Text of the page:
Let’s consider a future where Medicaid as we know it has ended.
It’s 2015 and essential programs that support 8 million Americans with disabilities were gutted.
A 40-year-old woman sits in her bed in a nursing home. When she was 25, she was diagnosed with multiple sclerosis. At 30 she was in a wheelchair.
Medicaid once paid for a personal care attendant who helped transfer her from her bed to her wheelchair. This made her life in the community possible. She once worked at an independent living center and volunteered with organizations that serve people with disabilities. That was before her government told her that her contribution wasn’t valuable by cutting funding for her aide.
In 2015, her nursing home care is costing taxpayers more than Medicaid and Supplemental Security Income from Social Security ever did. She has lost her basic dignity, and we have gained nothing financially.
A mother from Ohio stays at home with her 26-year-old son, who has Down syndrome. Before Medicaid was cut, she worked full time, paid taxes and contributed to her community as a volunteer. Medicaid made that life possible by providing support services for her son. Now she stays home to care for him but is forced to consider putting him in a nursing home so that she can return to work to pay her bills. This choice is heartbreaking for her because she knows her son’s quality of life would suffer and he would no longer be able to do many things he enjoys, such as volunteering. Either option, of living off public assistance or institutionalizing her son, will cost taxpayers more money than Medicaid services did in 2011.
These are two possible scenarios for real people we know if leaders in Washington, D.C., cut essential programs for people with disabilities. And American taxpayers will get no grand bargain in the process. Disability is a part of life, and people with disabilities are a part of every American community. Our deficit reduction decisions cannot change this, but they can deny people the opportunity to live the independent, productive lives that are their right.
We can reform essential services for people with disabilities and save taxpayer money without limiting opportunity. We welcome reforms that include programs that support life in the community rather than in nursing homes and initiatives that make it possible for more Medicaid recipients with disabilities to work. These real reforms can produce real savings and protect the dignity of real people.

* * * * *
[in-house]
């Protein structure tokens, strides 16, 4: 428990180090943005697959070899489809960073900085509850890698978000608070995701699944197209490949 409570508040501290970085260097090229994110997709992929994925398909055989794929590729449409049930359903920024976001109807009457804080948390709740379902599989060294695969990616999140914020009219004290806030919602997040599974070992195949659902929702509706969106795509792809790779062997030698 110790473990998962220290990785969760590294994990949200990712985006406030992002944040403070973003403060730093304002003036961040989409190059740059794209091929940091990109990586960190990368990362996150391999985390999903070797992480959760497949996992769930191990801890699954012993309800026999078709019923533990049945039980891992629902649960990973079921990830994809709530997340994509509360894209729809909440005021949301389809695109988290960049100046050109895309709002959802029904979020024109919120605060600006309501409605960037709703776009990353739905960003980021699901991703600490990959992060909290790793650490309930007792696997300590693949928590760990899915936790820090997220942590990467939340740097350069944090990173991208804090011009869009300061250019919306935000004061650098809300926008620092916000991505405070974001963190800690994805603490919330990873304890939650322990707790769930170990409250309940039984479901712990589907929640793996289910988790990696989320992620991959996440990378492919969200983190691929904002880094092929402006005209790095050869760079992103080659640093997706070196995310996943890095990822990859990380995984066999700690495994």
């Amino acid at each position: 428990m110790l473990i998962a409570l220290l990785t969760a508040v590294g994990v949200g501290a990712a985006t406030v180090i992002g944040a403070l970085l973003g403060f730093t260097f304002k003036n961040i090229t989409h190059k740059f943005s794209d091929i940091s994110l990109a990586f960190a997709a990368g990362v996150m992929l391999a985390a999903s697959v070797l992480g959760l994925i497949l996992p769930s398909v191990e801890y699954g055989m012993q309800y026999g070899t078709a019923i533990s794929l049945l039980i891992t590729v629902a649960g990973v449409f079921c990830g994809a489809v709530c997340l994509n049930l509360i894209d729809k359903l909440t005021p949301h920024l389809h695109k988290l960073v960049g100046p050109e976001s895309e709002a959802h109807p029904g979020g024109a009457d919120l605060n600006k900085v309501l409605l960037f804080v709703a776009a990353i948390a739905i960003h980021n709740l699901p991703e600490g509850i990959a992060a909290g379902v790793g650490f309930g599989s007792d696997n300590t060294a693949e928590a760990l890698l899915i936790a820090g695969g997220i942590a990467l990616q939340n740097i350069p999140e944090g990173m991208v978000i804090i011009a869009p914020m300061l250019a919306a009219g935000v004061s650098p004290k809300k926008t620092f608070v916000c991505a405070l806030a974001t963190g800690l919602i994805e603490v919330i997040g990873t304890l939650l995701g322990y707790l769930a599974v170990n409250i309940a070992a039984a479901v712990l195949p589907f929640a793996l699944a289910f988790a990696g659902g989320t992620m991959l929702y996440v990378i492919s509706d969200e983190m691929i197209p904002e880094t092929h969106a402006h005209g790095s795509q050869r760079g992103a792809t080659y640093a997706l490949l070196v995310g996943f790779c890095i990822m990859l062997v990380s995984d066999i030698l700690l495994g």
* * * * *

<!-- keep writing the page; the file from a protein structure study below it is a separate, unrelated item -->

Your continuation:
A more thoughtful debate is in order.
That’s why the American Association of People with Disabilities and United Cerebral Palsy have convened a shadow super committee called “America’s Supercommittee.” Our committee is looking at how to reduce the federal deficit without doing it on the backs of the most vulnerable. The members are real people and they or their loved ones will be profoundly affected if Medicaid services get slashed.
While Medicaid doesn’t have an army of Washington lobbyists defending it, the majority of Americans do not want to see the program eviscerated. In fact, an April Washington Post-ABC News poll found that 69 percent opposed cuts to Medicaid to reduce the deficit.
People with disabilities suffered another blow when Health and Human Services Secretary Kathleen Sebelius announced that the Community Living Assistance Services and Supports Act, which would make long-term care insurance accessible to millions of Americans, would not be implemented. The White House subsequently indicated that it did not want to repeal this vital program, but it is already under attack. Without the CLASS program, Medicaid is the only option for many people who need long-term care.
Rather than dispensing with the law, included as part of the 2010 health care overhaul, we urge continued dialogue and development of a viable path forward. The need to address long-term services and supports and how these services will be paid for in a way that is affordable to individuals and society as a whole will not go away. Families will continue to need a workable long-term care option to protect themselves, and a path forward is essential because the need for these services will only continue to grow.
Any deal reached by our leaders must recognize the intrinsic value of all of America’s citizens and ensure that Americans with disabilities and our loved ones are able to continue contributing to their communities. Then, and only then, will we set this country on a firm path toward recovery.
Mark Perriello is president and CEO of the American Association of People with Disabilities. Stephen Bennett is president and CEO of United Cerebral Palsy.